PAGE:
Monkeypox DNA detected in anal samples of asymptomatic men in Paris and Belgium

Simon Collins, HIV i-Base

Testing from sexual health screening in Paris from 5 June to 11 July 2022, reported high levels of monkeypox (MPX) in participants with symptoms but also identified MPX in anal samples of men who were asymptomatic.

The cohort included 706 men who were either HIV positive and on ART or HIV negative and on PrEP. Out of 383/706 men who had symptoms suggestive of MPX (40% had anal lesions), MPX infection was confirmed in 271/383 cases.

Anal swabs for gonorrhoea and chlamydia were analysed in men without MPX symptoms and only those that were negative were then tested retrospectively for MPX. Of these, 13/200 samples (6.5%) were PCR-positive for MPX, despite the men having no symptoms; 8/13 were HIV positive, all on ART with undetectable viral load.

All were advised to not have sex for the next three weeks and 2/13 later developed symptoms of MPX.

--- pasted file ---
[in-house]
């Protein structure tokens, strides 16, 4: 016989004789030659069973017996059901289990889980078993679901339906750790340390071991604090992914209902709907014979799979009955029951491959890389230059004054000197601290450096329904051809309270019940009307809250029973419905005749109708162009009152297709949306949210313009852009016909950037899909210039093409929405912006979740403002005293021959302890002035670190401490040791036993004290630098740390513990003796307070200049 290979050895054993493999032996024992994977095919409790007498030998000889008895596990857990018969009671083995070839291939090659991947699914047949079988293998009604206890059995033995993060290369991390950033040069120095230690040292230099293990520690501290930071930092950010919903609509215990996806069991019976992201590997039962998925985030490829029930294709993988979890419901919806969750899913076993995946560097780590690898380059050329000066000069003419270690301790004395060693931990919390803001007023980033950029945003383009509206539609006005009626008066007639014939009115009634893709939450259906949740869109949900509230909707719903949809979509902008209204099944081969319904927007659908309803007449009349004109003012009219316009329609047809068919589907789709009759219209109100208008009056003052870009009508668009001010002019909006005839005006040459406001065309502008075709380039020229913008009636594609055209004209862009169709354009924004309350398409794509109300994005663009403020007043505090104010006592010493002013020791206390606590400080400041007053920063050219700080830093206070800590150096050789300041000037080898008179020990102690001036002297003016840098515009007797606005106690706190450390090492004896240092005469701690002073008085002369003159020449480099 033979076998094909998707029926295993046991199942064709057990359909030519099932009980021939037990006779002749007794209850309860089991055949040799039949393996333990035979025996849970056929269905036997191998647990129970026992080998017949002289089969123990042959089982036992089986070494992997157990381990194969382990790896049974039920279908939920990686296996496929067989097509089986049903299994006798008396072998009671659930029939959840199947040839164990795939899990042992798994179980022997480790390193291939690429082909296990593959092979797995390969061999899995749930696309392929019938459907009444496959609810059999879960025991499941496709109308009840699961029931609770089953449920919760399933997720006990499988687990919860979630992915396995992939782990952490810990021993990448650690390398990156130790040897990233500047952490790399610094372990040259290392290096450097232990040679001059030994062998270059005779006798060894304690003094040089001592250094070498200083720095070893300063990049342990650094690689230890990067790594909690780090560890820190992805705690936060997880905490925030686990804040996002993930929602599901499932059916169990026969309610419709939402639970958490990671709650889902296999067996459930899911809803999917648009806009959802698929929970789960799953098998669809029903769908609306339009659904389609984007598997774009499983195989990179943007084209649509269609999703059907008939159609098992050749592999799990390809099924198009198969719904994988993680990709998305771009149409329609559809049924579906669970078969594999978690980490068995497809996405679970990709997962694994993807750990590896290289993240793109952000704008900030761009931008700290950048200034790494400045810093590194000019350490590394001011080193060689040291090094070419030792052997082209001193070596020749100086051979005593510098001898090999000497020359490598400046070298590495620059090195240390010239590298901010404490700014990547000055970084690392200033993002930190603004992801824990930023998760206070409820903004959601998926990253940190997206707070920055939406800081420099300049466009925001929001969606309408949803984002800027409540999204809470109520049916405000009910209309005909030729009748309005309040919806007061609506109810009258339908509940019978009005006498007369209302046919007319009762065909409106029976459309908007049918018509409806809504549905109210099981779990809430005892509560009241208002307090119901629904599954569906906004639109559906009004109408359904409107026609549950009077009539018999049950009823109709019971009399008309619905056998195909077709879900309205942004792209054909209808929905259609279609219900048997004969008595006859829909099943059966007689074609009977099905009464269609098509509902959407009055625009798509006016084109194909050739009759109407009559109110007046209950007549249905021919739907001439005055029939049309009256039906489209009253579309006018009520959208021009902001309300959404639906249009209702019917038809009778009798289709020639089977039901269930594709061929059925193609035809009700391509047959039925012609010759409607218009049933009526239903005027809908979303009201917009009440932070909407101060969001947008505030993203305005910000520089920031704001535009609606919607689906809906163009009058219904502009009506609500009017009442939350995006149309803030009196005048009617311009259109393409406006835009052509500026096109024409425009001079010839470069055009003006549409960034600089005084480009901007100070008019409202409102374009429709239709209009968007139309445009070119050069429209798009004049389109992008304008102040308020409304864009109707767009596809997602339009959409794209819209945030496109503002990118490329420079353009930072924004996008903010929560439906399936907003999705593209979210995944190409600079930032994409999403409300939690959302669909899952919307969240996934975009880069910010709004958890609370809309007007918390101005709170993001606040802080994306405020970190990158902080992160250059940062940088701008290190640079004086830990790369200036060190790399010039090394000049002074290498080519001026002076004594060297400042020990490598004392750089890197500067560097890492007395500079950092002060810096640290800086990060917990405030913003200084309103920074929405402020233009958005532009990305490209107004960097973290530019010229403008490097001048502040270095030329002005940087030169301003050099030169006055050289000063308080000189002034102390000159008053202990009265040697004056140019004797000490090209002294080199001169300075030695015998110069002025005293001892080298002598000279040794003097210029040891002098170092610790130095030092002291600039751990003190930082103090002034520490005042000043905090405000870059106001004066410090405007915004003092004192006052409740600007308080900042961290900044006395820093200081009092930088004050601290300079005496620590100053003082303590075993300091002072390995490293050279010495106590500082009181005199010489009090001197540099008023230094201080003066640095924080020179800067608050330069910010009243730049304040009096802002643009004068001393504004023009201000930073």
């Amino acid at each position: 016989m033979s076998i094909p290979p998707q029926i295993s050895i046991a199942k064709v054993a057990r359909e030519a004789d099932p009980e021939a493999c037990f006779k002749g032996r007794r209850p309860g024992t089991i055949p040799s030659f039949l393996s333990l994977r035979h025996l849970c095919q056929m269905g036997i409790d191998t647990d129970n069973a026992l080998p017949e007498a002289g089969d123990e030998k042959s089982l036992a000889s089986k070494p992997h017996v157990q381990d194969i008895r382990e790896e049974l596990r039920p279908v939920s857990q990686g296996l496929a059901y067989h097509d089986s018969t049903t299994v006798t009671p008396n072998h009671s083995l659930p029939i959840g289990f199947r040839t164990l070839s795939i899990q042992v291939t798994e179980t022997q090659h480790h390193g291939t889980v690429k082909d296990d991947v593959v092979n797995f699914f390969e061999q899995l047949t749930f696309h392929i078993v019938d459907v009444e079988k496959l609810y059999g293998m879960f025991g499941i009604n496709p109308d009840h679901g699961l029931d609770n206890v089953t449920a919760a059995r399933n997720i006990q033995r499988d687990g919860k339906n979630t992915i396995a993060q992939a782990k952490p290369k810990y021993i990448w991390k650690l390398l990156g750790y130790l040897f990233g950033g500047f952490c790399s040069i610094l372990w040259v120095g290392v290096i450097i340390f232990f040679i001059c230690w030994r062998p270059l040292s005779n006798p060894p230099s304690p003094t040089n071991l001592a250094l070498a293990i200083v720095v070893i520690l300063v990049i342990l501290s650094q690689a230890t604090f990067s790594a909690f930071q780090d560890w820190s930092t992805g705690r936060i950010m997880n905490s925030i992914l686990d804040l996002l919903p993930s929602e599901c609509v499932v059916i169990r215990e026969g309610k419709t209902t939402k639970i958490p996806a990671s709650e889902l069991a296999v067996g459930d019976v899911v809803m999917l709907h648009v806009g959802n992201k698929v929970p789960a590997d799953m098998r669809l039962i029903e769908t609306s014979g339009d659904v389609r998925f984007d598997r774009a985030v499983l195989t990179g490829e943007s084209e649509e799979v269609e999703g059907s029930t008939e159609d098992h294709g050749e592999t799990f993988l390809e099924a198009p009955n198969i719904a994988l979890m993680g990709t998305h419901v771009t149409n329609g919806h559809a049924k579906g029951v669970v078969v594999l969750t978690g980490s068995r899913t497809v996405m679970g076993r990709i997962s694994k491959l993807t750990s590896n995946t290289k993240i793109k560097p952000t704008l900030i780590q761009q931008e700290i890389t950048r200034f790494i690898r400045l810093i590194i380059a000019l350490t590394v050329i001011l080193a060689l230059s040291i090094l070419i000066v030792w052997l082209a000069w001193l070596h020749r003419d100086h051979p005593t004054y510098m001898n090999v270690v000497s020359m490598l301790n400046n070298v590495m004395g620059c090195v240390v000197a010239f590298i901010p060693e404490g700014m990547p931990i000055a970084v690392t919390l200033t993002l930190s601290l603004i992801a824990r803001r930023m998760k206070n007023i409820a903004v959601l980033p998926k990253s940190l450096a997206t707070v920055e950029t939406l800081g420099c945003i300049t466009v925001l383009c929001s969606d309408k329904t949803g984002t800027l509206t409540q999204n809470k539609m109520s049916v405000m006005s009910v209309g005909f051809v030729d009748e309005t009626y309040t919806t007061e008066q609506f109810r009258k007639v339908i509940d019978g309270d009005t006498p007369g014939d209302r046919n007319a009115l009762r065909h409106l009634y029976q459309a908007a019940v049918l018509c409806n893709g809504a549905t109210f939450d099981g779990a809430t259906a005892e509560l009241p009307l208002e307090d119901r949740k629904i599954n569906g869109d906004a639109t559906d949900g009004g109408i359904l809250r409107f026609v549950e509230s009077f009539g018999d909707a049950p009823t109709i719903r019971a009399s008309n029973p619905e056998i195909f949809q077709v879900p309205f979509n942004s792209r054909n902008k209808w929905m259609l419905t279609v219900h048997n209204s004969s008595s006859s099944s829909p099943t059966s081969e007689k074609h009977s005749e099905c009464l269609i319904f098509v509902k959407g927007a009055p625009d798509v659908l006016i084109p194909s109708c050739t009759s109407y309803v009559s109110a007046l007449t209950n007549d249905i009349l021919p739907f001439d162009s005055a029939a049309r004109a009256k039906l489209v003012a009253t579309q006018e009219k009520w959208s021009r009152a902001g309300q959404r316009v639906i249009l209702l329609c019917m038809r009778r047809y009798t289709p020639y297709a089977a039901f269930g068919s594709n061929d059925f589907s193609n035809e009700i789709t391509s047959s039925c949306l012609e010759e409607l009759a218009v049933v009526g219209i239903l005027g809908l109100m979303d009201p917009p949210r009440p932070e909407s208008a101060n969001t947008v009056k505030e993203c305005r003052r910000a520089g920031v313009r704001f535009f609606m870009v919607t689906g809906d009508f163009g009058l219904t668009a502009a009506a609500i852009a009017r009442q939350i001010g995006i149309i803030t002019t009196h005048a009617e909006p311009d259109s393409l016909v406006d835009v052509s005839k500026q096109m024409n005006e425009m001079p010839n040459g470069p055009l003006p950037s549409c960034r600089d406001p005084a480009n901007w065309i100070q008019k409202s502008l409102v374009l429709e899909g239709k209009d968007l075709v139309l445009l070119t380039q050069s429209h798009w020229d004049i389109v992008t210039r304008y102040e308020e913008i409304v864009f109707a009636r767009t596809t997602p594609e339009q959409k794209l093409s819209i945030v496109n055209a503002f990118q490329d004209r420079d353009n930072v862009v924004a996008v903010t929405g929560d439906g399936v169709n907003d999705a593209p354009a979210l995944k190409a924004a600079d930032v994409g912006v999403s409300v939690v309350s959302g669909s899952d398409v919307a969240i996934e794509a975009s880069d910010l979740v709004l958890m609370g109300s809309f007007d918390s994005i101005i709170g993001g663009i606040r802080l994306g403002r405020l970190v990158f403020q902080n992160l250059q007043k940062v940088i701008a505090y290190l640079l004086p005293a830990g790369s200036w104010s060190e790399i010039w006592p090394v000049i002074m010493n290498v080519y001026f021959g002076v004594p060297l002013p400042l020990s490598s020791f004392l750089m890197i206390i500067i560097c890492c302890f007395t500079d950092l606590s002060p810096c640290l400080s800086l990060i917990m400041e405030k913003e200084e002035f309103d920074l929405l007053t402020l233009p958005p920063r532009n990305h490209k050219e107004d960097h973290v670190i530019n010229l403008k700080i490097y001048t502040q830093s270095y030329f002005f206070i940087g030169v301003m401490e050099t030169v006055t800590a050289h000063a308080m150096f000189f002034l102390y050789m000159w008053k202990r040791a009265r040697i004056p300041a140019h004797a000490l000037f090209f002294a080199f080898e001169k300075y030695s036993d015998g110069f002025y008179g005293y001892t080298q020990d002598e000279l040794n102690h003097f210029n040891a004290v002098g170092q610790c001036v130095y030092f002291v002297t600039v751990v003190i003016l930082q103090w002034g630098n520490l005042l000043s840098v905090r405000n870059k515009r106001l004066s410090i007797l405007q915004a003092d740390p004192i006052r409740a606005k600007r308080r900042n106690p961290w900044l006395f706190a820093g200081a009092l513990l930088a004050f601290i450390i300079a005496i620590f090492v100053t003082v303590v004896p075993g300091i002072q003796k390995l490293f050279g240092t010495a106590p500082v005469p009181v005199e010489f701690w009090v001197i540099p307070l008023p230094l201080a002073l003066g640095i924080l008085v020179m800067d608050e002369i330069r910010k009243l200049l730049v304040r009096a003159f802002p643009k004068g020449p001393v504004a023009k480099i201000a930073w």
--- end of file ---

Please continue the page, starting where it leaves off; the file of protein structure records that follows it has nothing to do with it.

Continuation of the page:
Although PCR-positive results do not show whether this represents infectious MPX, it indicates cases of asymptomatic infections that are not currently being recorded.

Positive monkeypox PCR results were also reported in 3/244 retrospectively-tested from anal swabs from a sexual health clinic in Belgium. Follow-up samples tested negative after 21 to 37 days. [2]

However, in 2/3 cases, the virus isolated from the swabs was replication competent, adding to evidence that onward transmission could be possible during asymptomatic MPX.

This early concern is also discussed in a new commentary article in JAMA. This review suggests asymptomatic transmission may be underestimated, not least because by the time someone has symptoms, they are unlikely to want to spend time in social situations where MPX is easily spread. [3]


  1. Ferré VM et al Detection of monkeypox virus in anorectal swabs from asymptomatic men who have sex with men in a sexually transmitted infection screening program in Paris, France. Annals Internal Medicine, Letter. DOI: 10.7326/M22-2183. (16 August 2022).
  2. De Baetselier P et al Asymptomatic monkeypox virus infections among male sexual health clinic attendees in Belgium. MedRxiv preprint. doi: 10.1101/2022.07.04.22277226.
  3. Abbasi J. Reports of Asymptomatic Monkeypox Suggest That, at the Very Least, Some Infections Go Unnoticed. JAMA. doi:10.1001/jama.2022.15426. (31 August 2022).

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